Justin Nordstrom

Associate Professor of History Justin Nordstrom teaches a class at Penn State Hazleton. Nordstrom has been quoted in national and international media, drawing parallels between current anti-Islam sentiment and anti-Catholicism a century ago.

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Professor speaks to international media about biases against Catholics

Sentiments expressed against Muslims in America this fall have parallels in animosity that Catholics faced a century ago, historian Justin Nordstrom said.

Nordstrom, associate professor of history at Penn State Hazleton, researched anti-Catholic newspapers that became wildly popular for a few years before World War I.

Now with some Republican presidential candidates taking anti-Muslim stances and American Muslims wary of a backlash following mass shootings in Paris and San Bernardino, California, Nordstrom has been asked to share his scholarship with a wider audience.

The Los Angeles Times quoted him in an article on Dec. 9.

Five days later, listeners to the BBC morning news heard Nordstrom and host Dan Damon talk for 3 and a half minutes about the anti-Catholic movement then and attitudes toward Islam today.

"If I've been able to shed any light on the historical context, I'm really happy to have done that,” Nordstrom said after his interview with the BBC.

He said his students at Penn State Hazleton are surprised to learn about the slanders that Catholics once endured.

He hopes future generations of Americans will be as puzzled when looking back at the attitudes now shown toward Muslims.

In his 2006 book, "Danger on the Doorstep: Anti-Catholicism and American Print Culture in the Progressive Era," Nordstrom analyzes the war of words waged against Catholics from the small town of Aurora, Missouri.

In 1915, an Aurora newspaper strikingly named The Menace led an anti-Catholic charge and sold 1.47 million copies a week, more than the combined sales of Harper’s, McClure’s and Good Housekeeping.

The Menace lured readers with sensational revelations in the style of muckraking reporters of the Progressive era who exposed corruption in big oil, big cities and big corporations.

Unlike Upton Sinclair, who learned about the abuses of the meat-packing industry firsthand, or Ida Tarbell, who painstakingly unraveled the secrets of Standard Oil, the authors of The Menace dreamed up their stories.

Tales in The Menace of children kidnapped at convents, of priests brainwashing parishioners and of Catholics infiltrating legislatures and plotting armed takeovers were as unfounded as they were titillating.

Nonetheless, The Menace tapped into anti-Catholic sentiment that arrived in America with the first settlers.

Colonists taunted Catholics with Pope-day celebrations.

The Know-Nothing Party gained strength before the Civil War by touting a single issue -- a ban on Catholics from holding office.

The Menace and other anti-Catholic weeklies with six-figure sales like Watson's Magazine of Thompson, Georgia, and The Yellow Jacket of Moravian Falls, North Carolina, published in counties with few Catholics.

Their small-town readers took solace in articles that praised farming, patriotic values and other populist themes that the writers intertwined with their anti-Catholic diatribes.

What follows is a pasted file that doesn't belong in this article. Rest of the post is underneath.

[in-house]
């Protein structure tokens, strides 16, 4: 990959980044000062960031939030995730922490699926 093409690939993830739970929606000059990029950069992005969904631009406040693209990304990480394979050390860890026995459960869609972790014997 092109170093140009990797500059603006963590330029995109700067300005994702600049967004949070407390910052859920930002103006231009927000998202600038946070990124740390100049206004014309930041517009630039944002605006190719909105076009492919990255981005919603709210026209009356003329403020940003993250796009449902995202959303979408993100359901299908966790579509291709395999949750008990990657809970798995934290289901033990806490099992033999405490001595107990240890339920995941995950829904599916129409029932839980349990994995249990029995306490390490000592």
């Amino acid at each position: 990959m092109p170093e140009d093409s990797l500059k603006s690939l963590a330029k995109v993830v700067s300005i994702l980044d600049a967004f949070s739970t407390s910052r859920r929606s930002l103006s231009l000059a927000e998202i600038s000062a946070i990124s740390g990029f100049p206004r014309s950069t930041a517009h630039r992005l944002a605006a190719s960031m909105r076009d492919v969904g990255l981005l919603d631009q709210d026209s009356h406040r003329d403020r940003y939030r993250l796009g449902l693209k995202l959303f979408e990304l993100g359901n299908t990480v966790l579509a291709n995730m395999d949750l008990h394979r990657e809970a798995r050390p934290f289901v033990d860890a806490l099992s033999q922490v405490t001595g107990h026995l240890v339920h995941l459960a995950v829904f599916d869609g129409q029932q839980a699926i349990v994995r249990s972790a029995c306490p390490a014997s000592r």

Nordstrom notices similarities between anti-Catholics then and anti-Muslims now. Both doubted the patriotism of religious followers, claiming that the followers can’t be a loyal Catholic or Muslim and still be a loyal American.

"Fill in the blank, depending on the time,” Nordstrom said.

Current proposals to put Muslims into a special database or to issue them identification cards, however, go beyond what the anti-Catholics called for a century ago, Nordstrom said.

Then or now, the people maligning Catholics or Muslims strayed from the American tradition, protected by the First Amendment, of allowing religious freedom.

The Menace and newspapers of the same ilk started losing circulation at the start of World War I.

Catholics defended their beliefs in print and in court against claims raised by The Menace.

War increased the costs of printing and delivering the papers. The nation turned its attention to a real threat abroad rather than the imaginary, internal threat that the papers described.

In 1919, the printing plant of The Menace burned, and the newspaper never recovered.

By 1960, the popular appeal of The Menace long had been extinguished when John F. Kennedy, a Catholic, won the presidency.

More recently, the Catholic Church again received unfavorable media coverage. Priests were accused of sexual abuse against children and the church hierarchy of coverups.

In contrast with the charges raised by The Menace, however, the news reports about the contemporary scandal “seem frighteningly germane,” Nordstrom writes.

When Pope Francis visited the United States in September, huge crowds gathered to hear him, and the media provided upbeat coverage.

At the invitation of the Speaker of the House, the pope spoke to Congress – a clear sign that Americans and their leaders have no fear of a Catholic plot against their government.

The Menace and the other anti-Catholic newspapers put forth a view that Americans couldn't protect national security and their tradition of religious tolerance.

It was “as if they were mutually exclusive,” Nordstrom said.

"The reason they proved short lived is Americans realized you can have both,” he said. “You can create a strong country but do so without sacrificing traditions of religious freedom.”

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